BACKGROUND: STREAM (Standardised Treatment Regimens of Anti-tuberculosis drugs for Multidrug-Resistant Tuberculosis) Stage 1 demonstrated non-inferior efficacy of a short regimen for rifampicin-resistant TB (RR-TB) compared to a long regimen as recommended by the WHO. The present paper analyses factors associated with a definite or probable failure or relapse (FoR) event in participants receiving the Short regimen.
METHODS: This analysis is restricted to 253 participants allocated to the Short regimen and is based on the protocol-defined modified intention to treat (mITT) population. Multivariable Cox regression models were built using backwards elimination with an exit probability of P=0.157, equivalent to the Akaike Information Criterion, to identify factors independently associated with a definite or probable FoR event.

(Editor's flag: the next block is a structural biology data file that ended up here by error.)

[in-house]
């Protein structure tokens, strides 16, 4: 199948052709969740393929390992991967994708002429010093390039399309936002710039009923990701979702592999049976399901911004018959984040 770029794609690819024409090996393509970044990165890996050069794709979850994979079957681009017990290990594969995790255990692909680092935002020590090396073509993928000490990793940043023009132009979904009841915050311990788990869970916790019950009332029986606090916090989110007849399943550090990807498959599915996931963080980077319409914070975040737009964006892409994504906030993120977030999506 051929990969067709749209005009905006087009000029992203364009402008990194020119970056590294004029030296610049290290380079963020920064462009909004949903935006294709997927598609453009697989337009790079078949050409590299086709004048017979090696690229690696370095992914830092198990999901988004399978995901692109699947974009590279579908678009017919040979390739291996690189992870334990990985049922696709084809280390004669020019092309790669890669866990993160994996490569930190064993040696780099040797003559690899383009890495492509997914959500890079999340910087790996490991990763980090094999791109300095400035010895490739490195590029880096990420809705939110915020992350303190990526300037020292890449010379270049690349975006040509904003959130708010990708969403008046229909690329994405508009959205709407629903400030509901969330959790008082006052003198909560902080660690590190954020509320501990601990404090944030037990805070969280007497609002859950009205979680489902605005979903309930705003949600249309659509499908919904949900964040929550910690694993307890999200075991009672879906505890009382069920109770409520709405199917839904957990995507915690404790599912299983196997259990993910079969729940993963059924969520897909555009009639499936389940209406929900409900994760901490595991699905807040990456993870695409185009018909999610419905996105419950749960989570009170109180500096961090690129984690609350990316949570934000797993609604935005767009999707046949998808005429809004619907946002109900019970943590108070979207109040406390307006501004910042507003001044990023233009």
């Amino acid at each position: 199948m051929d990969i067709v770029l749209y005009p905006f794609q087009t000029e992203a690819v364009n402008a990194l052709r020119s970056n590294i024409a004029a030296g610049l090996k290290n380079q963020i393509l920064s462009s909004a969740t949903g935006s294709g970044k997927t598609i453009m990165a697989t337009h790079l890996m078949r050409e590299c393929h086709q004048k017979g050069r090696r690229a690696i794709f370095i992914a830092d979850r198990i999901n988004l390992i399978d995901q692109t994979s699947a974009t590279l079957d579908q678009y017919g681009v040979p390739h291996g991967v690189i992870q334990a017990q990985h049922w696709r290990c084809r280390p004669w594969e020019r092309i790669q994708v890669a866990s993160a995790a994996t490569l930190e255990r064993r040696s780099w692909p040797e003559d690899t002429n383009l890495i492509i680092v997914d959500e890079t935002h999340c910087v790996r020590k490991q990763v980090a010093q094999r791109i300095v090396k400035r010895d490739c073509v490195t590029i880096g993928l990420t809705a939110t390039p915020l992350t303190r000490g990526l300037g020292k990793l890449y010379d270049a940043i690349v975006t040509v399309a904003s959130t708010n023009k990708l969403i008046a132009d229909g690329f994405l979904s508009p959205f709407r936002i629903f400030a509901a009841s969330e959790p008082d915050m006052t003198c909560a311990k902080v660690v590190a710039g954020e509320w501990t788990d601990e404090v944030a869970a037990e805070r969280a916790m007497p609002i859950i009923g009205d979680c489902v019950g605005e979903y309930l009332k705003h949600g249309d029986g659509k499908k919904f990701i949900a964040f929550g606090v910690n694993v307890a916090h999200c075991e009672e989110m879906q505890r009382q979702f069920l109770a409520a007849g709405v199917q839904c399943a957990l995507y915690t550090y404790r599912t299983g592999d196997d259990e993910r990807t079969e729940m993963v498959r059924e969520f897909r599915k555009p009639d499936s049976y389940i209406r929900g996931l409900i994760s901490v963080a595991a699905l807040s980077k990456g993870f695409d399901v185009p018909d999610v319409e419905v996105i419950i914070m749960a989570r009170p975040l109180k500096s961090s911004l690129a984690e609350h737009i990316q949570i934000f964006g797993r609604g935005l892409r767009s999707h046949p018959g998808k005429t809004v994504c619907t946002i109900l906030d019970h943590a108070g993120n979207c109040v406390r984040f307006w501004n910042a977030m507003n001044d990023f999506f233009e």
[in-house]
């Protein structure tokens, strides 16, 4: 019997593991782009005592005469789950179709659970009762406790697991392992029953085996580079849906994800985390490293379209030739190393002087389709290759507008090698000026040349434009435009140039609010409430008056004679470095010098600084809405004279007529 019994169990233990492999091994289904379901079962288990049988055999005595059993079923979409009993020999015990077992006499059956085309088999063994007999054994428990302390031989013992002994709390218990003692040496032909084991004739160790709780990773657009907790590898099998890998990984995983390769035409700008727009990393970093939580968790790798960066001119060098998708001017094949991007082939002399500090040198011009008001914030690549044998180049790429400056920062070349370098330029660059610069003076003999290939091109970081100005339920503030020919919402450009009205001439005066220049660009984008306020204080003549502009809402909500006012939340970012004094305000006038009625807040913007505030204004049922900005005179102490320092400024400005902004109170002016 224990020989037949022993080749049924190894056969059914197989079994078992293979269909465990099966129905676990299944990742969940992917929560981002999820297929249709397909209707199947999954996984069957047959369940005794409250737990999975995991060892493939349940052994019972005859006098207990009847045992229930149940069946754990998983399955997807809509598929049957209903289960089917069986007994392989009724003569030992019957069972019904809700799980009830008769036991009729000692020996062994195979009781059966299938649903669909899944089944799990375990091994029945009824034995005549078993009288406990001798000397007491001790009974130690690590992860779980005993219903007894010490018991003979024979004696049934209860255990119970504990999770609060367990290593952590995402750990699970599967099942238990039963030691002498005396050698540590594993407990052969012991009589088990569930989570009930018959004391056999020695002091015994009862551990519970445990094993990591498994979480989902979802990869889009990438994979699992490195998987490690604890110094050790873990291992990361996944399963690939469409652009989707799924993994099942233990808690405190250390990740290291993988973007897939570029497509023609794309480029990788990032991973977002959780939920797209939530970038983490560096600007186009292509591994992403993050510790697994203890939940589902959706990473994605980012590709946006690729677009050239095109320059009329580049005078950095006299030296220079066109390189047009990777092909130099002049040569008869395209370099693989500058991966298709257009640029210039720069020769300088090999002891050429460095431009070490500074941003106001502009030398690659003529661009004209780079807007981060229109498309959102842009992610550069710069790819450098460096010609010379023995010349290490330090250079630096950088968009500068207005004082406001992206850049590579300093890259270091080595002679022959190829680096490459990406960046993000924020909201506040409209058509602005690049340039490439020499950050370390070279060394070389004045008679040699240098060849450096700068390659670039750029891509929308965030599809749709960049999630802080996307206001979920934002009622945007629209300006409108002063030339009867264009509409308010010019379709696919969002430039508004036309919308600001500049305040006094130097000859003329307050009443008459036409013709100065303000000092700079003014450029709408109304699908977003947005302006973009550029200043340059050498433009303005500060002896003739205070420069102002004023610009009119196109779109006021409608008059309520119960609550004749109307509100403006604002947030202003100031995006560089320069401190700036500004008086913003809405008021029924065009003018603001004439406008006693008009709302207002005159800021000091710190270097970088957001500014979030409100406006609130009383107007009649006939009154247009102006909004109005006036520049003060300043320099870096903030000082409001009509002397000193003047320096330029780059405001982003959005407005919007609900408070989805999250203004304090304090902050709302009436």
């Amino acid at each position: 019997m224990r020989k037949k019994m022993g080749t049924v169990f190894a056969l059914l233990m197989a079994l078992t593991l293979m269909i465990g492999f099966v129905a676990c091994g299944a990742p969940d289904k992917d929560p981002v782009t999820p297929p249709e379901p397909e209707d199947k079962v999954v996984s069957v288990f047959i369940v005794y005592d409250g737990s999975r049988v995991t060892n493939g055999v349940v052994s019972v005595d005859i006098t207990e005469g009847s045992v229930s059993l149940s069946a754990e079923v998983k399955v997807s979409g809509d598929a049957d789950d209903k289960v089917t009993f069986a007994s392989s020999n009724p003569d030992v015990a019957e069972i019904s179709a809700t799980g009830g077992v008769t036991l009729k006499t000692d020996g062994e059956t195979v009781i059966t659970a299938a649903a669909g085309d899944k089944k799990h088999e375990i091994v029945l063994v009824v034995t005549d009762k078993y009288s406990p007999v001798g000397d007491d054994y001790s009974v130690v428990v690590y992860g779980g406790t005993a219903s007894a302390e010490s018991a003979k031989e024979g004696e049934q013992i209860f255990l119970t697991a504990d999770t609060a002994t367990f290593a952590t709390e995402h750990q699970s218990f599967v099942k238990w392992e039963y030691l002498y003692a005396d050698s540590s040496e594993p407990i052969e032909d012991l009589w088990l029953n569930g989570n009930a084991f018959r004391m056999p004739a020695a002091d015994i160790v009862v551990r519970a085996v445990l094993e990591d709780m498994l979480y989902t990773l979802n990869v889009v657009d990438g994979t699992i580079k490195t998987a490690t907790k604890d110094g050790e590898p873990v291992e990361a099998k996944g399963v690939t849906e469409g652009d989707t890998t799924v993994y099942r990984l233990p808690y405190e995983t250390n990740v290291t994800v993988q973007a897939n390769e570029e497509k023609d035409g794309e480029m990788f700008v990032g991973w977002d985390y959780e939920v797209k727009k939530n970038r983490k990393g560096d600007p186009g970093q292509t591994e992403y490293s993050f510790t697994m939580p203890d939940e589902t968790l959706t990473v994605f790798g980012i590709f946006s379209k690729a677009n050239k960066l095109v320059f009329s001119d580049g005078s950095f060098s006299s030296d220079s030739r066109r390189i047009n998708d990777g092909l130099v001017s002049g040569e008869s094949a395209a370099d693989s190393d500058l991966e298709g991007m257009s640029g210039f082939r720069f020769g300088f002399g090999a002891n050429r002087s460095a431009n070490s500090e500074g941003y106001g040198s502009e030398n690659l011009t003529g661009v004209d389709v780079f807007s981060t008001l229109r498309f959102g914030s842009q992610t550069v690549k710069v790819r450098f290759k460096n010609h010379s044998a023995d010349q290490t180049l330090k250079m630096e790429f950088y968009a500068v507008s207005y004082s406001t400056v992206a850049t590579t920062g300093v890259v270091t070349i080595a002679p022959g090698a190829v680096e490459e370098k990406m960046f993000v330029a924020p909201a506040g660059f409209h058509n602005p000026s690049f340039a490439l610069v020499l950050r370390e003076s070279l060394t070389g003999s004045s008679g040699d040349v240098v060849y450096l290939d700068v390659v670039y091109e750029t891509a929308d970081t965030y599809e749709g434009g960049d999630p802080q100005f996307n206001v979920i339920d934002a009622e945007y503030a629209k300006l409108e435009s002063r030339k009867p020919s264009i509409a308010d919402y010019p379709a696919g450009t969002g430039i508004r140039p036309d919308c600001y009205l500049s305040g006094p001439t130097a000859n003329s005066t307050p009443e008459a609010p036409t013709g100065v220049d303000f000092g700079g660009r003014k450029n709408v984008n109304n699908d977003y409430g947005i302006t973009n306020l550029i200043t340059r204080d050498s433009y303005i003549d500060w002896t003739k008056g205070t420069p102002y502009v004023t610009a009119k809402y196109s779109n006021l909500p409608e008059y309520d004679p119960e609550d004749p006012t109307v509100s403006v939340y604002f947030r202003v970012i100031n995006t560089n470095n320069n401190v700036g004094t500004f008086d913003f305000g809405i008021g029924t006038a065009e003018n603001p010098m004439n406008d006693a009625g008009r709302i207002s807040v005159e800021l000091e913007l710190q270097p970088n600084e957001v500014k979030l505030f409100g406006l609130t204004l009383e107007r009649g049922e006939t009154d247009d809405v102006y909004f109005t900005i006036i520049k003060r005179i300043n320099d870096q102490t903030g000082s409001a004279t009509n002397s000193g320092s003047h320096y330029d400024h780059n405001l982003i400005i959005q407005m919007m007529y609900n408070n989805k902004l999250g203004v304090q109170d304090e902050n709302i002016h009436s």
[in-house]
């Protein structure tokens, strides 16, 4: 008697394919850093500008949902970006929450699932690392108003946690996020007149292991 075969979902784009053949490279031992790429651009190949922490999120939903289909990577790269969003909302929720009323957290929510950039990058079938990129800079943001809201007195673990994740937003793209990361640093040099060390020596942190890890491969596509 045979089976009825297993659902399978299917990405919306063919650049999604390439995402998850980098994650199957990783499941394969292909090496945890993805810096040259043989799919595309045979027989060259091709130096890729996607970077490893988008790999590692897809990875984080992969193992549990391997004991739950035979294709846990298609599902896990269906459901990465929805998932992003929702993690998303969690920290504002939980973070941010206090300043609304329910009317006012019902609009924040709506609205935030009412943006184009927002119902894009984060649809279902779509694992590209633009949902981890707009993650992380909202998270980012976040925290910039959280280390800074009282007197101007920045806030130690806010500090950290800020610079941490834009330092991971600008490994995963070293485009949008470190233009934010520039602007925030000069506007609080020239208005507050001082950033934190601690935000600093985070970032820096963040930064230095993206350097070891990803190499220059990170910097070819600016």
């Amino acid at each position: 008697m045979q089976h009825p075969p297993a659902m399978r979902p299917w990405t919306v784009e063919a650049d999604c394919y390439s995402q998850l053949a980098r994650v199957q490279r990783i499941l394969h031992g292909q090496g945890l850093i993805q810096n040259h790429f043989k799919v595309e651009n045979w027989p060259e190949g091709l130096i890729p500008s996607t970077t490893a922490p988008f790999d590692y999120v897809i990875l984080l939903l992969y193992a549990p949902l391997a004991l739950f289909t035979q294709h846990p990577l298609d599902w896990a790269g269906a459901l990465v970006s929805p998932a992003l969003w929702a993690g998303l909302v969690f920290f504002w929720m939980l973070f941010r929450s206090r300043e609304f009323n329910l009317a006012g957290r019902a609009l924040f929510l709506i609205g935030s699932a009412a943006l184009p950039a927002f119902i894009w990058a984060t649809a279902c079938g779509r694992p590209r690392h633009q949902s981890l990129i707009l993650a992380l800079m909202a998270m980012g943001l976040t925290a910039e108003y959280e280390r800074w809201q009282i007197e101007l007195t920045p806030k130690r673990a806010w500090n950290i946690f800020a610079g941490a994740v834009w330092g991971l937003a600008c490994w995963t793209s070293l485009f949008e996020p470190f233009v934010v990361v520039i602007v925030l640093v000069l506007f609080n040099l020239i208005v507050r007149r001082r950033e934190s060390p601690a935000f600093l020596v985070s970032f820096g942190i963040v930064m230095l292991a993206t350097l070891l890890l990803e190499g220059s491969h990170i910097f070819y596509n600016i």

RESULTS: Four baseline factors were identified as being significantly associated with the risk of definite or probable FoR (male sex, a heavily positive baseline smear grade, HIV co-infection and the presence of costophrenic obliteration). There was evidence of association of culture positivity at Week 8 and FoR in a second model and Week 16 smear positivity, presence of diabetes and of smoking in a third model.
CONCLUSION: The factors associated with FoR outcomes identified in this analysis should be considered when determining the optimal shortened treatment regimen.
|Journal||International Journal of Tuberculosis and Lung Disease|
|Number of pages||7|
|Publication status||Published - 2022|
- Antitubercular Agents/therapeutic use
- Rifampin/therapeutic use
- Treatment Outcome
- Tuberculosis, Multidrug-Resistant/drug therapy
- Tuberculosis, Pulmonary/drug therapy